Friday, December 12, 2008

Restoring a Recycling Antique


Recycling is not new news on a ranch. Manure has been recycled on farms and ranchers long before the recycling movements of the late 20th century and organic material from the remains of harvested crops has long been turned over and back into the soil. Here at the Kurtz Ranch, we’ve always recycled manure for our meadows and gardens. To do so is a daily ritual in the warm months. The manure is picked from the pens, loaded into a wheel barrow, and then collected in the bed of the manure spreader. It’s not glamorous work, but it is essential work to caring for our horses and helpful in adding nutrients back into the meadows and garden soils. Once the manure spreader is full, it’s hooked up to our Gator, an ATV, and spread out over the meadows. The action of the manure spreader’s chains pushes the manure out and through a rotating flail that breaks it up and sends it on its way.

The ranch boasts two antique manure spreaders, one, a McCormick from the late 1950s, and one, a New Idea from the 1940s. The McCormick has been in regular use during recent years and the New Idea has been tucked away and all but forgotten until the McCormick broke down this fall. It may be hard to imagine such antiques still serve a useful purpose on our ranch, but they do and work as well as newer models.

When several links of chains were damaged on the McCormick, our renters and part-time ranch hands, Dawn and Bob, set to work on the project. We were so fortunate that Bob and Dawn found their way to the ranch and our rental cabin a little over a year ago. They moved from Michigan and have found a home away from home in northwestern Colorado. We depend on Bob and Dawn to take care of things whenever we’re out of town and they oversee the place as though it were their own. Bob is also known to gravitate toward anything that needs fixing. So, when the manure spreader needed repairing, they both went to work researching manure spreaders online, sources for new chain links, and then turned their indomitable “can do” spirit loose. After several work sessions, Bob replaced the broken links and the floorboard of the spreader. Once backed into the machine shed, it looks ready for several more decades of recycling work.

Setting out to restore the McCormick wasn’t an idealistic view of saving an antique. It was a practical decision, following in the footsteps of traditional mid-western farm and western ranch practices of making do with what you have, taking care of what you own, and utilizing resourcefulness in the process. Fortunately, this tradition continues to benefit everyone: the ranch operation isn't faced with investing in another piece of equipment and those who restore feel the satisfaction of bringing new life to a valuable and practical recycling antique. Up next, the New Idea manure spreader will be brought back to life sometime in 2009.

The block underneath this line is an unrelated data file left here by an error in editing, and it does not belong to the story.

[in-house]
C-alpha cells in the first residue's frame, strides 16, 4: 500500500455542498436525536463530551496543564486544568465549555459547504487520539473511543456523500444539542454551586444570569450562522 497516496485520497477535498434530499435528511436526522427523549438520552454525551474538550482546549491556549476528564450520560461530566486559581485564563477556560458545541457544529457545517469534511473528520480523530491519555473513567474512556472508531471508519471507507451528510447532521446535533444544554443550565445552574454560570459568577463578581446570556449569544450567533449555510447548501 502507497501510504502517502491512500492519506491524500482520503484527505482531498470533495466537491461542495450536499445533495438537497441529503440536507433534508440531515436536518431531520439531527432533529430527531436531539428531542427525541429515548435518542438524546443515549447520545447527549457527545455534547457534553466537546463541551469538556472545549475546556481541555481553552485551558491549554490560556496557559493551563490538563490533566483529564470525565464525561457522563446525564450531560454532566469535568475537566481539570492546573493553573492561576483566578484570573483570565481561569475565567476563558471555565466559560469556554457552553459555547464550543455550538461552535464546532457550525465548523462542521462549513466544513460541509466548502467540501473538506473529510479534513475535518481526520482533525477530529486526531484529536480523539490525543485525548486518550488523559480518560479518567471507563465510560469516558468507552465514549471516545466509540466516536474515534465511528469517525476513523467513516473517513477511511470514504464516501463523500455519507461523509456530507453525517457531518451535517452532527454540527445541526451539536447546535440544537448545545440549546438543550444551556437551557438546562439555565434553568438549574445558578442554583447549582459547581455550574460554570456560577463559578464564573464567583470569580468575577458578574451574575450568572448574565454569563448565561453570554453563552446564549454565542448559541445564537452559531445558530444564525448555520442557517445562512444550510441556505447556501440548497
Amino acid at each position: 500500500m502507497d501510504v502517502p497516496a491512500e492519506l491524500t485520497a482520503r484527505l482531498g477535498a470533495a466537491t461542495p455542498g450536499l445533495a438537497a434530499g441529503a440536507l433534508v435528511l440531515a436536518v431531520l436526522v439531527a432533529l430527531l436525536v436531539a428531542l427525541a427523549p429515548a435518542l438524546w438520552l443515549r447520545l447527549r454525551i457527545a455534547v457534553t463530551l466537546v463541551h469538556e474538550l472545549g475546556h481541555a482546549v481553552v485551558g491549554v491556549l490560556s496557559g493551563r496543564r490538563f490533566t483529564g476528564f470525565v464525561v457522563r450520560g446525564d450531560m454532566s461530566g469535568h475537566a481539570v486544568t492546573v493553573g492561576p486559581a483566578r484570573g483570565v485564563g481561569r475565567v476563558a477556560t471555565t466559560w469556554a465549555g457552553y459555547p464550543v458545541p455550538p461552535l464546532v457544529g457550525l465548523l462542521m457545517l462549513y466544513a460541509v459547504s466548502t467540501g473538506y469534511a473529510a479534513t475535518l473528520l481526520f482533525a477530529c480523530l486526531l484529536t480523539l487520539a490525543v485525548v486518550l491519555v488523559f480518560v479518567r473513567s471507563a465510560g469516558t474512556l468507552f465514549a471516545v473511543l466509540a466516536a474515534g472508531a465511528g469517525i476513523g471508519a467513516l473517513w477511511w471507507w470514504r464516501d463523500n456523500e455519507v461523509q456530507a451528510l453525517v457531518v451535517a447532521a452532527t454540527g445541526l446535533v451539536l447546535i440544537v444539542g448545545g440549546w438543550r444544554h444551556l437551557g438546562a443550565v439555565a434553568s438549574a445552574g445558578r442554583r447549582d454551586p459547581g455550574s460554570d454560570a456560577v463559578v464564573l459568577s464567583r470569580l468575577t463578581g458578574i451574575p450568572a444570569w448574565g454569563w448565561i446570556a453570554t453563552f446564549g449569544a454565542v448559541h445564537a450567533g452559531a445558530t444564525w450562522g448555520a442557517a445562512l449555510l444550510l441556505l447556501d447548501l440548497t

Tuesday, December 2, 2008

The Name Game

From Pete's Paddock
(From time to time, Pete will write about things of interest on the ranch. Here's his first entry on the interesting challenge of naming young foals.)


What’s in a name? When it comes to naming horses, more than you might think. Every year we face the task of coming up with names for our new foals. Since we register our horses with the American Quarter Horse Association, every name has to be approved to be sure no other horse has the same name. With hundreds and hundreds of thousands of horses registered over the years, this can sometimes be a challenge.

The traditional method of naming involves using a part of the sire’s name and a part of the dam’s name. The reason for this practice is that it allows a person to get an idea of a horse’s bloodline from its name. Bloodlines are extremely important in the Quarter Horse breed, since certain bloodlines excel in specific areas of performance, like cutting, barrel racing, pleasure, or reining.

An example of this method is the name of one of our stallions. His name is Zan Bar Freckles, his sire’s name is Zan Parr Bar, and his mother’s name is Anniote Freckles. Another example is our show mare, Annabelles Playgun. Her sire is Playgun and her dam is Annabelle Starlight. But many people aren’t content to be so straightforward. They get highly creative, but still include a reference to the offspring’s bloodlines. Take one of the most famous sires available today, Peptoboonsmal, for example. His sire is Peppy San Badger and is mother is Royal Blue Boon.

This naming approach is not required of course, and we are perfectly free to use any name we can come up with as long as it is not being used. Sometimes a colt fits an obvious name and that is what we go with. Many get a registered name, but have any every day nickname as well. We only had four foals this year, so the job was a little easier. While we are still waiting on AQHA approval, this year’s crop includes: Katerina Gold (see photo inset), Zan Bar Snickers, Zans Hustler, and Flirtina.